Murphy to challenge fellow Democrat Cohen for state Senate seat

Former state Rep. Erin Murphy launched a primary campaign Wednesday against longtime DFL state Sen. Dick Cohen of St. Paul.
Pugmire, Tim

Updated: 2:54 p.m.

A clash of two prominent Democrats is shaping up for a St. Paul state Senate seat, one of a handful of challenges to incumbents from within the party so far.

Former Minnesota House Majority Leader Erin Murphy announced a campaign Wednesday to unseat DFLer Dick Cohen from a Senate seat he’s held since 1987. In kicking off her bid, Murphy said she doesn’t see enough urgency from Cohen to address important issues.

“The urgency of the issues in front of us today demands more of us than waiting,” Murphy said.

Murphy said she would be out front in more debates on pressing topics.

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“Not only being an effective legislator inside the Capitol, but really working successfully with people outside of the Capitol and organizing support for the issues like climate change, like single-payer health care, reproductive freedom, gun violence,” she said.

In an interview, Cohen said he’s ready to defend his record.

“I assume it will be a spirited campaign. I’m going to run on my record, which is as progressive as any legislator in this state,” Cohen said. “And more importantly, my leadership in the Senate where I have led progressive fights, I have led budget fights.”

When Democrats held the Senate majority, Cohen served as chairman of the powerful Finance Committee.

He said he’s in tune with the district covering neighborhoods not far from the Capitol and holds regular events for constituents.

Murphy, a registered nurse, was first elected to the House in 2006 and rose to majority leader in 2013. She held that title for two years.

Murphy left the Legislature after 2018, when she ran instead for governor. She won the state DFL endorsement but lost to Tim Walz in a primary.

Cohen said there hasn’t been ill-will between the two. He backed Walz ahead of the DFL state convention but said he later threw his support to Murphy during their summer primary race.

Walz, who moved into the Summit Avenue residence after winning the governor’s office last year, is now a voter in the district. He declined to take sides Wednesday.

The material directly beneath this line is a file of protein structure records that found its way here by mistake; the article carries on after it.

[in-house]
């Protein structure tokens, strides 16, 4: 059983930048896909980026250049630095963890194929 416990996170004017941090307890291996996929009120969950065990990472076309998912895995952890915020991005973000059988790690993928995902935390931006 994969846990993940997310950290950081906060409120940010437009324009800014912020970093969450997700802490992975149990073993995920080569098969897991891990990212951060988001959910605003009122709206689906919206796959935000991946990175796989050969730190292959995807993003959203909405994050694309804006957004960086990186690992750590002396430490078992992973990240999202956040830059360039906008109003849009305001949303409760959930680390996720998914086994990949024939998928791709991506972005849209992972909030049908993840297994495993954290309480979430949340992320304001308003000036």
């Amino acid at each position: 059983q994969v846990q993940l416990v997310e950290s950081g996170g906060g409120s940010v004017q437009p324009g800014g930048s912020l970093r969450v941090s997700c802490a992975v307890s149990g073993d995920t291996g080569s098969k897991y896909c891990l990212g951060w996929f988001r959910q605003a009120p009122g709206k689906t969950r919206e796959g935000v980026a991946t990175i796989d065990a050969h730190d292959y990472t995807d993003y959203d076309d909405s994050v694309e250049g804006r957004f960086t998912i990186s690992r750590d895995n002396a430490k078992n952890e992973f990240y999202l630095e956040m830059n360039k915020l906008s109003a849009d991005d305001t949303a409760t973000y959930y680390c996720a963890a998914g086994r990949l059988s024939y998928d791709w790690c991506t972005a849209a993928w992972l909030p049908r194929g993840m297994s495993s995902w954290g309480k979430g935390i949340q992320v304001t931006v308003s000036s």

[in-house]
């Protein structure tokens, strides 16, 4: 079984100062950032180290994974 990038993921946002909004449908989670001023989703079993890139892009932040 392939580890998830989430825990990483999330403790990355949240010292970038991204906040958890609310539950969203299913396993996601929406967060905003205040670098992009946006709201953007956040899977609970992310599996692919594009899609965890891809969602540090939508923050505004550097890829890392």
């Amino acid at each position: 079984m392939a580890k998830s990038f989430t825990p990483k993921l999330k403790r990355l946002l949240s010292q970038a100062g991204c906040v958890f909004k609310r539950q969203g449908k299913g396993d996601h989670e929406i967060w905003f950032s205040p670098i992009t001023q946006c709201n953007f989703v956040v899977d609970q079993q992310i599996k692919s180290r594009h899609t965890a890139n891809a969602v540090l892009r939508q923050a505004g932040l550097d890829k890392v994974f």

“My focus is on making sure we have a working Democratic majority in the Senate and that’s where my first concern is,” Walz said. “I’ll let that work itself out.”

He praised Cohen as “a great voice and a supporter on the Senate side.”

Murphy rejected the idea that the governor’s race led to a political fallout with Cohen.

Murphy said she recently informed Cohen of her intentions over coffee.

“Neither of us tried to talk the other out of the race. We each have to make our own decisions. Elections are choices. Elections are meant to be contests. I believe he has served this district honorably. And I have something to offer and so does he and we will bring that to voters and it will be up to them.”

Cohen said it’s too soon to say if he’ll honor the party’s endorsement next year or press ahead to a possible summer primary regardless. Murphy said she will abide by the endorsement process.

Several legislators from reliably Democratic districts have attracted challengers from within their party heading into 2020.

DFL analyst Todd Rapp said the electorate is especially engaged and becoming more polarized.

“The emerging strong progressive wing of the Democratic Party I think is impatient,” Rapp said. ”They think they are the dominant force right now in the party and they think they should have more power than they do.”

The outcomes will determine how state laws around guns, taxes and other issues get shaped at the Capitol.

Republicans could see some endorsement or primary contests to determine who from their side will appear on fall ballots. With President Donald Trump atop the ballot, there could be pressure on their candidates to fall in line.

But Amy Koch, a former Republican state Senate majority leader, said her party has already seen its shakeout — starting with the tea party and extending to the Trump movement.

"What you have seen definitely from where we were is the rise of the grassroots voice in things versus sort of the old-school, top-down party folks," she said.

In Carver County, there’s an open seat after freshman Republican Sen. Scott Jensen decided against running for reelection. Jensen is a doctor who had broken with his party on some health care measures and gun control.

Two Republicans have jumped in already: Victoria Mayor Tom Funk and Chanhassen City Council Member Julia Coleman, who got in the race Wednesday.

Both are running as strong conservatives who would fight to keep taxes low and new gun restrictions at bay.

Coleman said Republicans shouldn’t take the seat for granted, noting DFL success flipping traditionally red seats in 2018.

“Yes, this is a conservative district but whoever wins the endorsement needs to be willing to put in the work to reach out to voters to bring more people into the party and to mobilize and engage people on Election Day,” said Coleman, who is daughter-in-law to former U.S. Sen. Norm Coleman.

Next year’s race for legislative control has more at stake than usual. The parties who lead the House and Senate will work with Walz to redraw the political maps for the next decade.